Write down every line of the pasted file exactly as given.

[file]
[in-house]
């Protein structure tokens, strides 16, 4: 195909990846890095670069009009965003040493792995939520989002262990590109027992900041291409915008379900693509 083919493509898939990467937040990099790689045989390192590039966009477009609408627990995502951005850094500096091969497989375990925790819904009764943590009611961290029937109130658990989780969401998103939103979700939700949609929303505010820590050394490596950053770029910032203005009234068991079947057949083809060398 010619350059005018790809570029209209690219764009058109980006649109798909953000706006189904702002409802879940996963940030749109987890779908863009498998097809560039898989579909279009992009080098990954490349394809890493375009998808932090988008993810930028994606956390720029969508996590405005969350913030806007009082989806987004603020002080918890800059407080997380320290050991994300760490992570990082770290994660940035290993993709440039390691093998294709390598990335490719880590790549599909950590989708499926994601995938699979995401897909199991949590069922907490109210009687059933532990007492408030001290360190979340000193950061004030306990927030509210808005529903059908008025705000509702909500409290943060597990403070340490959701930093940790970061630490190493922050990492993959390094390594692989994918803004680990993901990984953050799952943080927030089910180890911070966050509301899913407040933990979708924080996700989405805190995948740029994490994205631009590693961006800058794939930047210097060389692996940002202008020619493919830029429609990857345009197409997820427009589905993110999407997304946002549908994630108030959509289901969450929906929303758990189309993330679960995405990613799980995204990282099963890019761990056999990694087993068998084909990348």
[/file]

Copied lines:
[in-house]
């Protein structure tokens, strides 16, 4: 195909990846890095670069009009965003040493792995939520989002262990590109027992900041291409915008379900693509 083919493509898939990467937040990099790689045989390192590039966009477009609408627990995502951005850094500096091969497989375990925790819904009764943590009611961290029937109130658990989780969401998103939103979700939700949609929303505010820590050394490596950053770029910032203005009234068991079947057949083809060398 010619350059005018790809570029209209690219764009058109980006649109798909953000706006189904702002409802879940996963940030749109987890779908863009498998097809560039898989579909279009992009080098990954490349394809890493375009998808932090988008993810930028994606956390720029969508996590405005969350913030806007009082989806987004603020002080918890800059407080997380320290050991994300760490992570990082770290994660940035290993993709440039390691093998294709390598990335490719880590790549599909950590989708499926994601995938699979995401897909199991949590069922907490109210009687059933532990007492408030001290360190979340000193950061004030306990927030509210808005529903059908008025705000509702909500409290943060597990403070340490959701930093940790970061630490190493922050990492993959390094390594692989994918803004680990993901990984953050799952943080927030089910180890911070966050509301899913407040933990979708924080996700989405805190995948740029994490994205631009590693961006800058794939930047210097060389692996940002202008020619493919830029429609990857345009197409997820427009589905993110999407997304946002549908994630108030959509289901969450929906929303758990189309993330679960995405990613799980995204990282099963890019761990056999990694087993068998084909990348």